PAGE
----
“We anticipate reinfections will be a part of the epidemiology at some point, but I don’t think they’re accounting for the cases now in any major shape or form,” said Michael Diamond, a viral immunologist at Washington University in St. Louis. He noted in the U.S., the biggest wave of cases occurred only recently, at the end of 2020 and beginning of 2021.
“The majority of people who’ve had prior infection in the recent past” — six months, he said — “are going to have protection against” the forms of the virus that are dominant in the U.S. now.
At this point in the pandemic, there are two potential forces that could increase the number of reinfections, though experts say there’s not clear evidence of either occurring to a great extent.
For one, the first wave arrived in the U.S. more than a year ago. Perhaps enough time has passed that the immunity of some people infected early on has waned. Older people, for example, tend to have weaker immune responses — though at this point, that population is increasingly vaccinated, giving them an even stronger immune boost against the virus. (Health officials say that people who have had Covid-19 should still be vaccinated because the shots appear to generate greater levels of protection than infections.)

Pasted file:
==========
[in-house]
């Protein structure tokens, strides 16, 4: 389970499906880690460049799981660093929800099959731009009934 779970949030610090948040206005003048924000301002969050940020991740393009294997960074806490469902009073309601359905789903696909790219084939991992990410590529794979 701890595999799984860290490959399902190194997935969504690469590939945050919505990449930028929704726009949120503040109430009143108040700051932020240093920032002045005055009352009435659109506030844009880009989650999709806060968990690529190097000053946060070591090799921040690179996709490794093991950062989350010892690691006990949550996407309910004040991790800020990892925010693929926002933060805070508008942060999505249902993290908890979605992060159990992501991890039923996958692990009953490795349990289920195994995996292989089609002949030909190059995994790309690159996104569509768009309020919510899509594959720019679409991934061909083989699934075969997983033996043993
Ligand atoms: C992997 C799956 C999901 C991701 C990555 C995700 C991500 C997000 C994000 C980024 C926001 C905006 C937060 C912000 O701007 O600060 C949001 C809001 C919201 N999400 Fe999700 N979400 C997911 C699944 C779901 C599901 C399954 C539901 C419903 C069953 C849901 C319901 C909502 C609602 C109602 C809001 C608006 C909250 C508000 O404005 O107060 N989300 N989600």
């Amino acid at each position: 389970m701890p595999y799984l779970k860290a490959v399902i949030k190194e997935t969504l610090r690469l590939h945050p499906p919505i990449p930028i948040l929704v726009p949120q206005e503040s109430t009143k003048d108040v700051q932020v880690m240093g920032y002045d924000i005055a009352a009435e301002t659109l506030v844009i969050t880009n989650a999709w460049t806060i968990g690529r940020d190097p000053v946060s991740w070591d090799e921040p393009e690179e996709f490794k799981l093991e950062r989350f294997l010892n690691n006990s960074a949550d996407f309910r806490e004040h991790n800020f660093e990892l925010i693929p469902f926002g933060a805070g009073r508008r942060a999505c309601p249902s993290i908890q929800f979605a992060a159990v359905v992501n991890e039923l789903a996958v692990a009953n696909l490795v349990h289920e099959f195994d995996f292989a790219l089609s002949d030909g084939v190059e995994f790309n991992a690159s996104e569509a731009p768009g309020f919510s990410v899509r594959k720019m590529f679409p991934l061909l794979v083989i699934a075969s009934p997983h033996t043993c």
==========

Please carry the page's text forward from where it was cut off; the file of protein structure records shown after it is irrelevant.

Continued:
Michigan was one of the states hit early in the U.S. last spring, for example, and is again experiencing one of the country’s biggest outbreaks. But experts there think second cases are not playing any major role in the state’s surge.
“The large majority of what we’re seeing in Michigan is not reinfection,” said Anurag Malani, an infectious disease physician at St. Joseph Mercy Health System in Ann Arbor.
The other factor is the presence of certain newer versions of the coronavirus. Two variants that first appeared in South Africa and Brazil — called B.1.351 and P.1, respectively — as well as iterations that cropped up in California — B.1.427 and B.1.429 — appear to be able to sneak past certain elements of the immune response elicited after infections by other forms of the virus. It’s possible then that these variants are more likely to infect a person again who would otherwise be able to block other iterations of the virus entirely.
But Diamond noted that the number of cases of B.1.351 and P.1 remains low in the U.S., suggesting the variants are not spreading widely through reinfecting people. While just a small fraction of cases are sequenced, the available numbers indicate other strains of the virus far outnumber B.1.351 and P.1.
Even if someone contracts a second infection from a variant like B.1.351 or P.1, Diamond said his guess was that the immune system would generally still be able to recognize the virus well enough despite its genetic differences to fend off the most severe outcomes. He added, though, that scientists needed to verify that through additional research, and it’s something experts will be watching for as the variants continue to circulate.
“It may not prevent you from feeling lousy, it may not prevent you from transmitting,” Diamond said, “but it may prevent you from getting serious disease.”